I was asked to do a presentation on trends for a large number of IT folks. Of course, concepts like hyper-converged computing, analytics, mobile, hybrid cloud, and the move away from passwords (finally) came to mind. But at the time, I also happened to be reading a book called Moonshot (I recommend it, by the way) by ex-Apple CEO John Sculley, in which he talks about trends that really don’t have that much to do with servers, services, processors, systems or networking gear.
Let’s talk about some of the trends behind the trends this week.
Customers and employees are increasingly able to find new ways of doing things without relying on their chosen vendors, IT, or even their firms. If they are upset with their cable or telephony provider, they can now can get a service like Ooma or buy a set-top box like NVIDIA Shield and get the content directly. And many are choosing to do so. Employees used to have to beg IT for services; now they can contact Amazon Web Services, or Google, or even Microsoft and get what they need quickly.
This is empowerment, and as Peter Parker’s uncle once said, “With great power, comes great responsibility.”
Not Taking Responsibility
While we have conveyed incredible power to these people, and realize, “these people” include us, we haven’t properly conveyed the related responsibility. This is at the heart of why we have so many security breaches. People have gained the knowledge, power and access to do incredible things but they lack the tools and the training to ensure they don't do more harm than good. Responsibility and security ownership should have transferred with this control but it clearly has not, and still resides largely with law enforcement and the security department.
Yes, we occasionally fire people, but in the exit interviews, you’ll see that the firing is a surprise. People generally never realize the risks they were taking in the first place. I imagine if a lot of folks fully understood the risks of using some of the cloud services and products they buy on expense money, they’d go back to letting IT provide them instead.
This is why we have so many breaches and why tools like Varonis are so incredibly popular. We have to make up for the fact that so many of our employees have great power but haven’t accepted the related responsibility.
Lack of Strategic Thinking
Many of the problems with corporate governance are the result of executives who, thanks largely to a preoccupation with quarterly goals and a lack of strategic training, can’t spell strategy. This is how we get CEOs who can’t do the job, see top executives hired without background checks, see placement practices that treat jobs that require special skills as if they are generic, and why we see so many executives flame out because of affairs or bad behavioral judgment. It is also why we see so many really bad products from experienced companies. They are focused on getting the thing out the door and simply not thinking about what will happen if the product totally sucks.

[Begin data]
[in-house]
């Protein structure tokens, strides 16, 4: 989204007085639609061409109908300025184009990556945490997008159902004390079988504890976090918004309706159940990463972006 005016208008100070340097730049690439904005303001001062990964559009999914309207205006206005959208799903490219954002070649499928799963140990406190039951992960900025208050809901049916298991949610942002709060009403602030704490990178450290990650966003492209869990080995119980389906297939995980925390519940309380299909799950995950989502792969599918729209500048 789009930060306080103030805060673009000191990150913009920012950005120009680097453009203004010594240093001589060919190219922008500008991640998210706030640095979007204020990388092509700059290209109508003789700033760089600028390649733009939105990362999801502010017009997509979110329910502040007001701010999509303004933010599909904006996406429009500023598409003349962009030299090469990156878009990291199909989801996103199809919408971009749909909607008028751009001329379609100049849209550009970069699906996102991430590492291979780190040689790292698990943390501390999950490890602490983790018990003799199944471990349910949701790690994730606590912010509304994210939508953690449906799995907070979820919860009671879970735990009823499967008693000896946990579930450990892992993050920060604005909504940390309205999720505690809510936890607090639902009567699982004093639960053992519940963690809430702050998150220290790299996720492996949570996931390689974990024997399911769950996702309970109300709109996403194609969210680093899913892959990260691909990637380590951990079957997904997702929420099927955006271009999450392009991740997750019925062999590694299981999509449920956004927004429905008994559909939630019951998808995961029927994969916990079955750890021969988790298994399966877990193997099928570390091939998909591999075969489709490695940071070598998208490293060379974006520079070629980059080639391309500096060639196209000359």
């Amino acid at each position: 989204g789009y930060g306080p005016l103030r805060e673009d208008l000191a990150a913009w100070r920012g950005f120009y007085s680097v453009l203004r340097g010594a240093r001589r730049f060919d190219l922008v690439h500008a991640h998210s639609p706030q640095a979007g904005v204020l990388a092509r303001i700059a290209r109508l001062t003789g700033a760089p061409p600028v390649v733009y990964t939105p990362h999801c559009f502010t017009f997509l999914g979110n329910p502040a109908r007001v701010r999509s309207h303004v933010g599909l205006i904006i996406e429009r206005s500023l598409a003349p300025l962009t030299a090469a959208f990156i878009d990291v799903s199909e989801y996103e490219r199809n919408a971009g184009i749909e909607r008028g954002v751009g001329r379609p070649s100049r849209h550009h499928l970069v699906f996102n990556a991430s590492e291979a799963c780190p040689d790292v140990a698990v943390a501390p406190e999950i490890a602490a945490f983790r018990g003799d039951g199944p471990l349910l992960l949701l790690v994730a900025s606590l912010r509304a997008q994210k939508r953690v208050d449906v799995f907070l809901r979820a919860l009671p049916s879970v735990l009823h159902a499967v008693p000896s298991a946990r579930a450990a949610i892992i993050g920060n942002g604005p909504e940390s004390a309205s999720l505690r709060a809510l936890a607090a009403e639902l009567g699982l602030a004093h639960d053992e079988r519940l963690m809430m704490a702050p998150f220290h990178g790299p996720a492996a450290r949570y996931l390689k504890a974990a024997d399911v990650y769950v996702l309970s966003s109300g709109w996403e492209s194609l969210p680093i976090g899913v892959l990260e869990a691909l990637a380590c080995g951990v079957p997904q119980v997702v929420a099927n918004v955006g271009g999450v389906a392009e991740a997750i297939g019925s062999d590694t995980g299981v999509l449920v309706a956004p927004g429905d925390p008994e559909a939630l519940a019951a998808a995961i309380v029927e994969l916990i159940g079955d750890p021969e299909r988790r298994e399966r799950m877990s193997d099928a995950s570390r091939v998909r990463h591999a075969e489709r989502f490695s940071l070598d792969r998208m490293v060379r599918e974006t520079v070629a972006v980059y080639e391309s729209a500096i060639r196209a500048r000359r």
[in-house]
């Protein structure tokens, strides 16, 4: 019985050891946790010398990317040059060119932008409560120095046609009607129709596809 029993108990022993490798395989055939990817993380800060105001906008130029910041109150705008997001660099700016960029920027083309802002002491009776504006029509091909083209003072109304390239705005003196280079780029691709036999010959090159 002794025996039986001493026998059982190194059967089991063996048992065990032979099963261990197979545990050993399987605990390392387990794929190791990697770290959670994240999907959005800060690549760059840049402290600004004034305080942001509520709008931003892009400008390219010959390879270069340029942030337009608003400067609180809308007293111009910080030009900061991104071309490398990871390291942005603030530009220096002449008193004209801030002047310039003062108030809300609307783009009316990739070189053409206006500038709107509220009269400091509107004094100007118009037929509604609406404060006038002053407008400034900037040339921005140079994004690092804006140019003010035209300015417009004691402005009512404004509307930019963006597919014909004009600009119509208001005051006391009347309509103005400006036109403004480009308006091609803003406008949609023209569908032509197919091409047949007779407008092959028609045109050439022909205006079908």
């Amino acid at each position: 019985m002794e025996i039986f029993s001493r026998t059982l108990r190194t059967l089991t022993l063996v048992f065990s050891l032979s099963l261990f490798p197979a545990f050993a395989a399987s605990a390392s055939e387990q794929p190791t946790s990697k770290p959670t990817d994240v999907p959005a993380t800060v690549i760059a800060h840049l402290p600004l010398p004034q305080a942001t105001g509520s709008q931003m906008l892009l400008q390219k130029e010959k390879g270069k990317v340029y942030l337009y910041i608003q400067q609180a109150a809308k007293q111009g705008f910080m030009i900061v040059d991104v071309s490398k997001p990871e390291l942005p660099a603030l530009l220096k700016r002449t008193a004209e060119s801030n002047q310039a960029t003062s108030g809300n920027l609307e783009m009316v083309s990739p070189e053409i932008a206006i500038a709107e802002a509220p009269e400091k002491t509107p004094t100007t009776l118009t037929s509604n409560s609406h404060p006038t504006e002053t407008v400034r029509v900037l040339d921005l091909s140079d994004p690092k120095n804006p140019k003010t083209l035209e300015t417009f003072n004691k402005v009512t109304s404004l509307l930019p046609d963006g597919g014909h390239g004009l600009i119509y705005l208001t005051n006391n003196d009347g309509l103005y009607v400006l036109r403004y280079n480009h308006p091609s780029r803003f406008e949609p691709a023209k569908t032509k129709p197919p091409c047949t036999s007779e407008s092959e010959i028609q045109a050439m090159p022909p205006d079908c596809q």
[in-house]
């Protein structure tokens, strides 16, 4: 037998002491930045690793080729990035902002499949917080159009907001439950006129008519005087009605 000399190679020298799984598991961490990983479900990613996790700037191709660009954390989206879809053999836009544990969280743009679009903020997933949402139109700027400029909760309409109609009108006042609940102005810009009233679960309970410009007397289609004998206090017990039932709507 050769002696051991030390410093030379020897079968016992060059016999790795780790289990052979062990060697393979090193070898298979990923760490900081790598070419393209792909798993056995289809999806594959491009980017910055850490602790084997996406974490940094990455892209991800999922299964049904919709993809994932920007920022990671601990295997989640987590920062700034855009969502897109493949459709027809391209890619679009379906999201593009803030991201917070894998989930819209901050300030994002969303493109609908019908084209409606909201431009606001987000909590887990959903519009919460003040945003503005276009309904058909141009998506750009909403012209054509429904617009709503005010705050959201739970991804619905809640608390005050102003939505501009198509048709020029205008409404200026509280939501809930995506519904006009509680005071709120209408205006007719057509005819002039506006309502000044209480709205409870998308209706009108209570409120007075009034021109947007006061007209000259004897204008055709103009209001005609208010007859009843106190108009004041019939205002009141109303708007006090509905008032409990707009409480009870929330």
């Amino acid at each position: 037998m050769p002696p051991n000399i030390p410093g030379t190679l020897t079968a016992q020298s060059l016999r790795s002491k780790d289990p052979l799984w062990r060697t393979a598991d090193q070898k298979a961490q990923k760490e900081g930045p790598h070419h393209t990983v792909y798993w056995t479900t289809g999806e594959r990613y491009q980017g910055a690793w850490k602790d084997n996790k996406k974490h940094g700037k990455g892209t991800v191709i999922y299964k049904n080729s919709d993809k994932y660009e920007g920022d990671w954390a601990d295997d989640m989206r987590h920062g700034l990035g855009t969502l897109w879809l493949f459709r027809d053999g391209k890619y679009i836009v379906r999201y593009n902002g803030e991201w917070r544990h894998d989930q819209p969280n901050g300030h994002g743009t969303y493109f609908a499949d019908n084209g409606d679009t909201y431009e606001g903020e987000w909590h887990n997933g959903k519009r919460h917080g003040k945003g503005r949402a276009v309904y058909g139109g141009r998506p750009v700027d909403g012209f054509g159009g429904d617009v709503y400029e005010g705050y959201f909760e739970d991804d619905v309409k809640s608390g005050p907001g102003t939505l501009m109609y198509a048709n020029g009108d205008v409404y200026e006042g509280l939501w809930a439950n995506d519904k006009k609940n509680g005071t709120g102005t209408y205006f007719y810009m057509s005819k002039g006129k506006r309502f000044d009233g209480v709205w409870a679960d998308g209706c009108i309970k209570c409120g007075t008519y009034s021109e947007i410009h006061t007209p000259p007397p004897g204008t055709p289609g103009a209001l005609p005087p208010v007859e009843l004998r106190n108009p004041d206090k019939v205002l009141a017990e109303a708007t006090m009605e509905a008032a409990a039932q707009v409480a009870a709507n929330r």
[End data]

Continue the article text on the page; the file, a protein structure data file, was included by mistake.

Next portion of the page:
This is a really pronounced problem that’s giving us an increasing number of people in key business and political jobs who can’t perform. This is clearly having a major adverse impact on business and government.
The scary part of all this is that we are giving a lot of people more power but not conveying the responsibilities and strategic thinking that is needed to use that power wisely. Think about it: Risk management and strategy used to be the job of executives. Now we turn that over to people in staff jobs like Risk Managers and CTOs who have little to do with day-to-day operations and little authority when it actually comes to making strategic decisions. These folks often get the blame but they don’t generally have the authority to prevent the related problems in the first place. Even if they try to do their jobs, their voices are generally drowned out -- as we saw in the market collapse -- by an ever greater need to improve quarterly performance, even at the expense of long-term survival.
It’s like giving guns to people and training them how to shoot without adequately explaining when to shoot, or making them understand the related responsibilities of gun ownership. Even worse, we’re often giving folks who have no control over the shooting those same responsibilities.
So, to be clear, much of what we’re doing in technology is designed to empower employees and customers, but, I think, we are doing far too little to ensure that this incredible power is used wisely.
Rob Enderle is President and Principal Analyst of the Enderle Group, a forward-looking emerging technology advisory firm. With over 30 years’ experience in emerging technologies, he has provided regional and global companies with guidance in how to better target customer needs; create new business opportunities; anticipate technology changes; select vendors and products; and present their products in the best possible light. Rob covers the technology industry broadly. Before founding the Enderle Group, Rob was the Senior Research Fellow for Forrester Research and the Giga Information Group, and held senior positions at IBM and ROLM. Follow Rob on Twitter @enderle, on Facebook and on Google+.